Random Letters 4-18-19 — Myth of Progress in Technology; New Edu. Paradigm; $4.5M Renovation WGT; Diff. Facets of Same Fight; Trump Hiding Tax Returns; Newsom Visits El Salvador
- Reporters Desk
Exploding the Myth of Progress in Technology
I would like to commend you on your excellent editorial, “Exploding the Myth of Progress in Technology,” in the March 21-April 3, issue of Random Lengths. I have a number of objections to high technology, which I find depersonalizing, disempowering and infantilizing, among other things, and I’ll be damned if I know why everybody seems to bow down to it. I am distressed to see electronic and mechanical devices invading so many areas of our lives, and I dread the possibility of government spying. I hope to team up with others who want to use our hands, feet, minds and bodies again, in work and in play, and in ordinary life.
Naomi Anna Greenleaf, San Pedro
We Need a New Educational Paradigm
Sometimes I think I live in an alternate universe, one where everything seems so clear and right. I would like to change the world, and eliminate racism, poverty, illiteracy etc. I can’t. However, I can bring awareness to our local needs and our continual efforts to thwart new ideas.
Our education system is in need of a new paradigm, one that eliminates the naysayers. Education changes everything, and until it becomes the top line on everyone’s budget, nothing will change. I am all for beautification and the saving of our history, but not at the expense of our children. This was in the Daily Breeze: It was recently announced that L.A. City’s Department of Cultural Affairs secured more than $4.5 million to aid in the renovation of the historic Warner Grand Theatre.
Yet, around the corner is Barton Hill elementary school, where 1/10 of that amount of money would give them the books, computers, teachers they need to insure that all of our children are treated equally, regardless of race, income, or gender.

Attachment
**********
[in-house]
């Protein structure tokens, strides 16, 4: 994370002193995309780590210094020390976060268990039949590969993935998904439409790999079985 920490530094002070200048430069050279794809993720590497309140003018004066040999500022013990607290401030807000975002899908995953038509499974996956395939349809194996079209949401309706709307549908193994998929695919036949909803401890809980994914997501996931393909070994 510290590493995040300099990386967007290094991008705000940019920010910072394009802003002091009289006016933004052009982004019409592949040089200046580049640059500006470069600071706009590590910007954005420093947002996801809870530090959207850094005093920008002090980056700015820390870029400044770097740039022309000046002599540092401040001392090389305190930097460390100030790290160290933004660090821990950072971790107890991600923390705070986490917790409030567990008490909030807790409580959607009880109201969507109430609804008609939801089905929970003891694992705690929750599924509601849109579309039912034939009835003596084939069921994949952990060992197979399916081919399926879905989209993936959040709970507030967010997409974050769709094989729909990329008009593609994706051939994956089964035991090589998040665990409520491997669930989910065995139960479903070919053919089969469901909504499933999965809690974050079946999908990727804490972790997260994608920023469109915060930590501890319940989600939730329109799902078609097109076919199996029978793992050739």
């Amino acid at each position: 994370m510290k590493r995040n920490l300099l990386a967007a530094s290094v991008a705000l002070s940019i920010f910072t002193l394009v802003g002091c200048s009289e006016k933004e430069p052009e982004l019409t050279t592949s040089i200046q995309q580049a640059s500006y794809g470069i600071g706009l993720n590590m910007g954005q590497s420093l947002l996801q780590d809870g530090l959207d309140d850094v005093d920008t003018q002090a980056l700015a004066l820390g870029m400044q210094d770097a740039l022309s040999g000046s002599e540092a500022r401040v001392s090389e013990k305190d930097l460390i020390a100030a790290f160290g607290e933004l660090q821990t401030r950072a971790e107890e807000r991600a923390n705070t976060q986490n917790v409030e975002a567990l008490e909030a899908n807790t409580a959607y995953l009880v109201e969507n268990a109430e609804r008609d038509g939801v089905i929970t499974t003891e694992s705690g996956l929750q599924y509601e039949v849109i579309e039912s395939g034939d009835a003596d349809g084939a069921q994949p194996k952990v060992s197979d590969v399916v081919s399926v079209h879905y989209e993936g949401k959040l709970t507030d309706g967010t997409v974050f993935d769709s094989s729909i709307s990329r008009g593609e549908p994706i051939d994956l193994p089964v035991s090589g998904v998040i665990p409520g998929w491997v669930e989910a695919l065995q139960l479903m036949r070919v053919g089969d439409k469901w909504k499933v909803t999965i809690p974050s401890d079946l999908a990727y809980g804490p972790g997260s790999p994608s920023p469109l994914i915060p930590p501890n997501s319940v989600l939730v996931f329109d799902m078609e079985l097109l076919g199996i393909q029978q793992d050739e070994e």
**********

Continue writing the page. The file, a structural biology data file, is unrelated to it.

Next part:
This is your money that is being used! Have you ever noticed how we honor our elected officials for donating to various programs in the community. It is your money they are donating! Please stop and think about this the next time you read about one of our City, County, State representatives donation to a local cause.
Arlene Dickey, San Pedro
$4.5 Million Renovation of the WGT
As a native of San Pedro who has been attending programs at the Warner Grand Theatre for decades, and producer of a significant cultural event (LA Harbor International Film Festival) held there the past 16 years the recent announcement that the City of Los Angeles will sponsor a $4.5 million renovation of Warner Grand Theatre seems long over due that appropriate action being taken after years of neglect, especially since the city owns the property.
Under the adroit management of Lee Sweet and the Department of Cultural Affairs. in the most professional style, the WGT is open for events nearly 365 days a year that include variety of popular and classical music concerts, plays, film programs, graduation and wedding ceremonies, and filming for theatrical and commercial projects, yet it is more than a venue for hire. The WGT is the only space available for large community functions and used frequently for that purpose.